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Controlled Breathing for Better Health and a Calm Mind

There are more than 1,400 references in scientific journals detailing the positive effects of pranayama. Pranayama is the combination of two Sanskrit words: “Prana” meaning life force and “yama,” meaning the extension of the control of something. Pranayama therefore, means control of the lifeforce energy.

There are many different techniques for controlling the life force detailed in ancient yogic texts, and all of them advantageously affect your neurocognitive, psychophysiological respiratory, biochemical, and metabolic health.[i]

The many benefits of breathing in a controlled, conscious manner include:

  • Altering your brain wave state to induce alpha waves rather than beta, the state we live in most of the day when we are problem-solving and fretting about life.
  • Lowering blood pressure and reversing hypertensive markers
  • Improves respiratory endurance
  • Purifies the energy channels of the body
  • Reduces anxiety and stress
  • Invigorates a tired mind
  • Balances the left and right hemispheres of the brain
  • Soothes the nervous system
  • May induce quality sleep [ii] [iii] [iv]

Today we will focus on one pranayama technique that you can incorporate into your life:

Alternate Nostril Breathing (Nadhi Sodhana aka Anuloma Viloma) [v]

You can practice alternate nostril breathing with the pranayama mudra outlined in yogic texts or just use any comfortable thumb and finger to block your nasal passageways. Here are the easy steps to practice this powerful breathing exercise:

1.     Sit with your spine erect and your legs crossed beneath you to form a strong base. Close your eyes and take your focus inside yourself.

2.     Relax your hands facing up in your lap.

3.     Allow the first two fingers of the right hand to rise to your brow and rest between the eyebrows as an anchor. You’ll use your thumb and ring finger to close off one nostril at a time.

4.     Start by taking aa deep breath through both nostrils. Notice if you can feel the air moving more freely through one nostril or the other. Most people will find that the left or right nostril will feel more open than the other. This is fairly normal. You are aiming for both nostrils to be equally unimpaired, and this will happen naturally after you’ve practiced Nadhi Sodhana for a few months.

5.     Before your next inhale, close the right nostril with the thumb. Inhale deeply through just the left nostril.

6.     Pause and retain the breath for a moment.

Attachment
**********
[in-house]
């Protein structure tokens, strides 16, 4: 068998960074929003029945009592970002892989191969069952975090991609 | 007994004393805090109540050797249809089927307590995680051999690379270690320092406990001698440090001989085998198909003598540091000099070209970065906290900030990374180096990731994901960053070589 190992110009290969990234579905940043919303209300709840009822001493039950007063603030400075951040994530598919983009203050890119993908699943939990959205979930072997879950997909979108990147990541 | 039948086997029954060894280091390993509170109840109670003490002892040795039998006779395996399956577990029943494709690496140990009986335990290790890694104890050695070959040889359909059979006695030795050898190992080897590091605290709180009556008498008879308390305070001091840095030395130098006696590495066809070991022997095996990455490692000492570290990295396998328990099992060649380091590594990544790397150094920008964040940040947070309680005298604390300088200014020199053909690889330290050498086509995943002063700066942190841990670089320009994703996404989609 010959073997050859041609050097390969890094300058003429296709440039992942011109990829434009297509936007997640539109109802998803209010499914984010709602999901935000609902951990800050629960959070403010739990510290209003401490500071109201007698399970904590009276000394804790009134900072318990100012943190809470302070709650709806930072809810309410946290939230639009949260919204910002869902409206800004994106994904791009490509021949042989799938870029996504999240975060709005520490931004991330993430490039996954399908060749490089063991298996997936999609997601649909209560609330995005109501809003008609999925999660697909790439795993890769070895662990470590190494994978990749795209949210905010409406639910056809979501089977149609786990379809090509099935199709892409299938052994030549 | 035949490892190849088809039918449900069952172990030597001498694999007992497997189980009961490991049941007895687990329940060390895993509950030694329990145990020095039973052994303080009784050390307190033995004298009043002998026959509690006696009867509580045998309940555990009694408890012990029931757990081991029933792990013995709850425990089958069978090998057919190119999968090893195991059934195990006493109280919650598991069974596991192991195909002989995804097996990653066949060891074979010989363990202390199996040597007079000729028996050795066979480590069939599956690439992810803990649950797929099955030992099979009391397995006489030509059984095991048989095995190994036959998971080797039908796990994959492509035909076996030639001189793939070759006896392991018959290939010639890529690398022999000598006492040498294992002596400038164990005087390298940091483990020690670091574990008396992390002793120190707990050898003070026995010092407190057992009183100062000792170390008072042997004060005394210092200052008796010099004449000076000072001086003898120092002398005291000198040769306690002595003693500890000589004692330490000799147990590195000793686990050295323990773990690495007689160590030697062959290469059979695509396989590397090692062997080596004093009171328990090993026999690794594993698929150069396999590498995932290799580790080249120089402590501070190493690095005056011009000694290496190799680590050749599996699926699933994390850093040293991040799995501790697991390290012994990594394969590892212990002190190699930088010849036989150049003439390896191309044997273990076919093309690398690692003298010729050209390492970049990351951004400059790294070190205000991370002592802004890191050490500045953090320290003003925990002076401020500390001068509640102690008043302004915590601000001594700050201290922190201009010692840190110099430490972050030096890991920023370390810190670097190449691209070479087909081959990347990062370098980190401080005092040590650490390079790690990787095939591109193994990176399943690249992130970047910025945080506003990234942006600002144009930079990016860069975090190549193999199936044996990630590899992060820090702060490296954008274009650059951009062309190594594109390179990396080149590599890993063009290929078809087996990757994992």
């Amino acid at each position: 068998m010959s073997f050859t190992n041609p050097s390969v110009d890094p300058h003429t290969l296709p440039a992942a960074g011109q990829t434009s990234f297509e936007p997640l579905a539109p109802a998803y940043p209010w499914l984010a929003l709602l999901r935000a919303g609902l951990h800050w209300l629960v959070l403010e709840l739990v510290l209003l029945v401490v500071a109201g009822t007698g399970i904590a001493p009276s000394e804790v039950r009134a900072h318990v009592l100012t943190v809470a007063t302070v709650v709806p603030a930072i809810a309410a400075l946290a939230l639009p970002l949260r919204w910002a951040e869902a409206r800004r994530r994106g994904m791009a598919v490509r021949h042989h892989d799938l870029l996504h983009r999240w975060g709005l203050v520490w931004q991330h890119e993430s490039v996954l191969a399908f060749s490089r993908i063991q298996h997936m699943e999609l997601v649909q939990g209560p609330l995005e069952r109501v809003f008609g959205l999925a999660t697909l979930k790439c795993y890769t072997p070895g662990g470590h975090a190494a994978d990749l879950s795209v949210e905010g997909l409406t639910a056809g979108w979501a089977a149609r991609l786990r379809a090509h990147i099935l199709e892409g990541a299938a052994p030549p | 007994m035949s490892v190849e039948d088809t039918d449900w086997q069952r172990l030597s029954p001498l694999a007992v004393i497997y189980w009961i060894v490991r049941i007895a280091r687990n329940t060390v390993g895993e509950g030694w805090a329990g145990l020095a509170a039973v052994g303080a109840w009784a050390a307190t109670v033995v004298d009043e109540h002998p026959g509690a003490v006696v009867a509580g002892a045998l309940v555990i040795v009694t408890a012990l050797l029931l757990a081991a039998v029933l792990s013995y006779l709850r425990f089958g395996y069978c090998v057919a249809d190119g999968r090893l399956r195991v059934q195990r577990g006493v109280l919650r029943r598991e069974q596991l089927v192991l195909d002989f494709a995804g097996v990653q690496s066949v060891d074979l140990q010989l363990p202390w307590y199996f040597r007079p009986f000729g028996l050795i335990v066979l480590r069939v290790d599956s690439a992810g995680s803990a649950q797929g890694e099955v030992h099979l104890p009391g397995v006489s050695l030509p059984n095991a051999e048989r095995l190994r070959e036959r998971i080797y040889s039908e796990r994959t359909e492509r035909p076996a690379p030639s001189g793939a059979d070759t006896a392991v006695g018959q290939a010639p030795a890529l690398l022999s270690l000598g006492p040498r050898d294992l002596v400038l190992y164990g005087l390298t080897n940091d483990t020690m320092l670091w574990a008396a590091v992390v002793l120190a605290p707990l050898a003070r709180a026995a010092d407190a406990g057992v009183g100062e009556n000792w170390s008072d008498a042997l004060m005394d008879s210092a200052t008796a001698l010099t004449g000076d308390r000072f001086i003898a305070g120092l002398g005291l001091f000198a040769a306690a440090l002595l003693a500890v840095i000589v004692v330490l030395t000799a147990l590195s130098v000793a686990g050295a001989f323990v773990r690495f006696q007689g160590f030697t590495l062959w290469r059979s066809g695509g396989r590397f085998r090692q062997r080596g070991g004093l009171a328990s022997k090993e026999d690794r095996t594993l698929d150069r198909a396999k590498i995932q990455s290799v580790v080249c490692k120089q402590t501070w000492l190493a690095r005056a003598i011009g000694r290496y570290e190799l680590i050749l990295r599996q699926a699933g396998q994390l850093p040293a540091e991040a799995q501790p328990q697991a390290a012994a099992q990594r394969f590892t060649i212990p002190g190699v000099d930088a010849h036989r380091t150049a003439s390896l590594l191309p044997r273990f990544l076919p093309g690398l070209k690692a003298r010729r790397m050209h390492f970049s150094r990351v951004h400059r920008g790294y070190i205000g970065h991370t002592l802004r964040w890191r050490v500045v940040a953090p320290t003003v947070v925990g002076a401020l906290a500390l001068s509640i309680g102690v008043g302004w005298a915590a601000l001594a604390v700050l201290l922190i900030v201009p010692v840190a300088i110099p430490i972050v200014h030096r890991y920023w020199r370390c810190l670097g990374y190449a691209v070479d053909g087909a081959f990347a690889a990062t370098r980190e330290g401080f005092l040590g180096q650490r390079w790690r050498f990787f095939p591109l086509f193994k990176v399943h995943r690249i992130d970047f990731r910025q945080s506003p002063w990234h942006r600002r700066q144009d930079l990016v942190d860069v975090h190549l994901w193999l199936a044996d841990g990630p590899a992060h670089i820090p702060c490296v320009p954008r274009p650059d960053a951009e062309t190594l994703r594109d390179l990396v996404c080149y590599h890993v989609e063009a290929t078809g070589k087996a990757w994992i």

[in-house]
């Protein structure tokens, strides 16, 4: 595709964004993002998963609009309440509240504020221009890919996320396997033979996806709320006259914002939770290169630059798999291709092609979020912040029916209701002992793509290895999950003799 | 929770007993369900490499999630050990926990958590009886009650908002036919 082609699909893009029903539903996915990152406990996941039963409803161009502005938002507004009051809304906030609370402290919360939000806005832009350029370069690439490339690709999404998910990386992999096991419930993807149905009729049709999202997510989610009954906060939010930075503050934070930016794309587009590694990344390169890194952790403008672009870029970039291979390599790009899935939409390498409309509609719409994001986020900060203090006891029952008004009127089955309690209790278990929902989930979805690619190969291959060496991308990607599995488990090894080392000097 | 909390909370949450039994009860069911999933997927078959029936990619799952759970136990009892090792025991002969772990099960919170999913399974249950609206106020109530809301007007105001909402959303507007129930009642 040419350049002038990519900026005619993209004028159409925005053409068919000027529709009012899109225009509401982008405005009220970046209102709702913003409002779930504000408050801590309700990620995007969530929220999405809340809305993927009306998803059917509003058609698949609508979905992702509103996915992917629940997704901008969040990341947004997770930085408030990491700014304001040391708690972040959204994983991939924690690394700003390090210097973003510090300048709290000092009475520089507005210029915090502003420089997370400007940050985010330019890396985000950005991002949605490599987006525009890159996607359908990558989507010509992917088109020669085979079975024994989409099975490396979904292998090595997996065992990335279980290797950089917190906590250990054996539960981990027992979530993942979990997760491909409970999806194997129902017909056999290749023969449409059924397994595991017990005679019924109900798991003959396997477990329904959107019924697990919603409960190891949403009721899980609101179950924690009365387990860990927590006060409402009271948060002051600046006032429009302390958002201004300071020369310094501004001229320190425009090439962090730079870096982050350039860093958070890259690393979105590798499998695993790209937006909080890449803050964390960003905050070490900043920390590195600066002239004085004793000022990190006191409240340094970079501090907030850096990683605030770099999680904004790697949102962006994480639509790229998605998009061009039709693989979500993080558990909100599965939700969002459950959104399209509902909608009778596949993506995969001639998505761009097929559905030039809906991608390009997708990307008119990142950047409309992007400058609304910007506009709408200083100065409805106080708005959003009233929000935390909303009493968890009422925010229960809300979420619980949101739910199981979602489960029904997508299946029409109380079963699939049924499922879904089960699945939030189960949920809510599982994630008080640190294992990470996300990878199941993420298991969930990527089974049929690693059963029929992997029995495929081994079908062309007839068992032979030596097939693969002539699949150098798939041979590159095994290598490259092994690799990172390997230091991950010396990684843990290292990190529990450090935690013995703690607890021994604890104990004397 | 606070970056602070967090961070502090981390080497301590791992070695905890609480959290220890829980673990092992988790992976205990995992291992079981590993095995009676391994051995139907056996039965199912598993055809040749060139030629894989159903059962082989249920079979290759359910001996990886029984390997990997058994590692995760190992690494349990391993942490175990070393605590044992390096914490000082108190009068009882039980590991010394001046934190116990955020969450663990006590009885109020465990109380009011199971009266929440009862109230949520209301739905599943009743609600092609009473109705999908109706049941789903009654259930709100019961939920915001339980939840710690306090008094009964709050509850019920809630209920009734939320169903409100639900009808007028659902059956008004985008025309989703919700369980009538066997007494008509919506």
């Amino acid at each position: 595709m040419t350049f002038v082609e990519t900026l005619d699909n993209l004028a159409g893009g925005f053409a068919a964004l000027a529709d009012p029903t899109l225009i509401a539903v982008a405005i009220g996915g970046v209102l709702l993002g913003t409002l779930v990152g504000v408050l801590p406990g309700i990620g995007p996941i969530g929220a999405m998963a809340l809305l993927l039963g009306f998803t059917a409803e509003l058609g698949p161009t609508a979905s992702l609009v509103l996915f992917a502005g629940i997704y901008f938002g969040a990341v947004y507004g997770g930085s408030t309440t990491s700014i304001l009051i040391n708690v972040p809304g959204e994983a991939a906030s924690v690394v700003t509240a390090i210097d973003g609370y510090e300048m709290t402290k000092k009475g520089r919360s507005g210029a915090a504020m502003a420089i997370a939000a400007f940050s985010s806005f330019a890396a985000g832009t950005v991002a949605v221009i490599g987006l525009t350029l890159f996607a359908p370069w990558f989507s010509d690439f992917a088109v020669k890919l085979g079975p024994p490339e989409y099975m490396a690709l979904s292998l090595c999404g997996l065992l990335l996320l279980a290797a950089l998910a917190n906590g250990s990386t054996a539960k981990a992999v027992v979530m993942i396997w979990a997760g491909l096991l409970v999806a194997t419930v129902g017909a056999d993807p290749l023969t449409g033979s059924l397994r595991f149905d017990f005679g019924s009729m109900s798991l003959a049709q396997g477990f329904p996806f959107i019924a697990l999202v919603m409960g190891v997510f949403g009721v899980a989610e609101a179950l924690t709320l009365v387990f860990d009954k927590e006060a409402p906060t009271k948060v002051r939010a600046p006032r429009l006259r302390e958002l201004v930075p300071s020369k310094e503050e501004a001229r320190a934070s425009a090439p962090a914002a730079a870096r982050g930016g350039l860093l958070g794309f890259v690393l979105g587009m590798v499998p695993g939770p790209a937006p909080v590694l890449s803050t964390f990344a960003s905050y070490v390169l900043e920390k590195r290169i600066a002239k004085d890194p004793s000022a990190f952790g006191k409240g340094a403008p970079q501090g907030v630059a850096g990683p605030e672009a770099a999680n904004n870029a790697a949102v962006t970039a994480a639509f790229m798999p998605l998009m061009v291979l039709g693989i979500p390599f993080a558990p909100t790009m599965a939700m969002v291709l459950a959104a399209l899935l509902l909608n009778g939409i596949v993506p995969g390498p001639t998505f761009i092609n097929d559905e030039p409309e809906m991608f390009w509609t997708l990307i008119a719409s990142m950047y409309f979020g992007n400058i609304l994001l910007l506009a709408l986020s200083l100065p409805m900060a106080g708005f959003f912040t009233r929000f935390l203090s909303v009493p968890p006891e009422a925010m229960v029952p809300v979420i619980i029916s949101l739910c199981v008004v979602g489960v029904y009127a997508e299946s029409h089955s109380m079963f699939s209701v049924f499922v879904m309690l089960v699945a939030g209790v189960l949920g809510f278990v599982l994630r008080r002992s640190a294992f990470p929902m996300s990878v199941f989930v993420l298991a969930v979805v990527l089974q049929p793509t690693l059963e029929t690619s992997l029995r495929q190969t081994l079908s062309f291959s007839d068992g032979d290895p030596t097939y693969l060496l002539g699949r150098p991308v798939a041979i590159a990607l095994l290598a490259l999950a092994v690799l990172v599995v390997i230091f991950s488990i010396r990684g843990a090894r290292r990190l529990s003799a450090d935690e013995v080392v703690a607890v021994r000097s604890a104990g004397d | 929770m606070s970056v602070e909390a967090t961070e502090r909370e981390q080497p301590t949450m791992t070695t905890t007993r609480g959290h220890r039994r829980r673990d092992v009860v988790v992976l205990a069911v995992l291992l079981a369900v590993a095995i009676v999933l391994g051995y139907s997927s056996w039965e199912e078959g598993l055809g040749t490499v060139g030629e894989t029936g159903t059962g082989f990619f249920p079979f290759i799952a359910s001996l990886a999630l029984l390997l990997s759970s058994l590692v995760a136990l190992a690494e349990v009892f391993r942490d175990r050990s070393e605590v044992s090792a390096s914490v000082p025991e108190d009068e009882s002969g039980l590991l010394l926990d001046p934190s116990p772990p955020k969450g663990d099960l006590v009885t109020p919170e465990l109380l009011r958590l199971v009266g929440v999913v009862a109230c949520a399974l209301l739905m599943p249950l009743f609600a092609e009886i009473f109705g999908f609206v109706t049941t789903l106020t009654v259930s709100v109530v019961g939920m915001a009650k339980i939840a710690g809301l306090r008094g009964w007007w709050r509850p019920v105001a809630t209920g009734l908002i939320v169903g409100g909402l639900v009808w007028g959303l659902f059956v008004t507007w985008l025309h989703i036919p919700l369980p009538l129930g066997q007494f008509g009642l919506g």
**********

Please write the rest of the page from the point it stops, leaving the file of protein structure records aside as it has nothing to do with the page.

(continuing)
7.     Next, close the left nostril with the ring finger, and exhale through the right nostril.

8.     Pause briefly at the release of all your air from this nostril.

9.     Inhale through the right nostril.

10.  Close that nostril off and exhale through the left nostril.

11.  Repeat this cycle for up to fifteen minutes.

You will likely find that after about five minutes, a “reset” button will have taken place in your mind. If you were feeling stressed, anxious, or low-energy, you will likely feel refreshed, relaxed, and clear-headed.

You can practice this form of pranayama any time during the day when you feel depleted or in need of an extra mental or physical boost.


[i] Saoji, A. A., Raghavendra, B., & Manjunath, N. (2019). Effects of yogic breath regulation: A narrative review of scientific evidence. Journal of Ayurveda and Integrative Medicine10(1), 50-58. doi:10.1016/j.jaim.2017.07.008

[ii] Kamath, A., Urval, R. P., & Shenoy, A. K. (2017). Effect of Alternate Nostril Breathing Exercise on Experimentally Induced Anxiety in Healthy Volunteers Using the Simulated Public Speaking Model: A Randomized Controlled Pilot Study. BioMed Research International2017, 1-7. doi:10.1155/2017/2450670

[iii] Ozturk, D., Araz, O., Ucar, E. Y., & Akgun, M. (2018). The effect of unilateral forced nostril breathing on sleep in healthy right-handed men: a preliminary report. Sleep and Breathing22(3), 769-772. doi:10.1007/s11325-018-1648-0

[iv] Sinha, A. N. (2013). Assessment of the Effects of Pranayama/Alternate Nostril Breathing on the Parasympathetic Nervous System in Young Adults. JOURNAL OF CLINICAL AND DIAGNOSTIC RESEARCH. doi:10.7860/jcdr/2013/4750.2948

[v] The Power of Breathing: 4 Pranayama Techniques Worth Practicing. (n.d.). Retrieved from https://www.onemedical.com/blog/live-well/breathing-pranayama-techniques

Johanna Bassols

Hello, I am the founder of the Healers of the Light academy and I want to welcome you to our page. Sign up to our newsletter to receive updates on new classes, videos, posts, and special offers!

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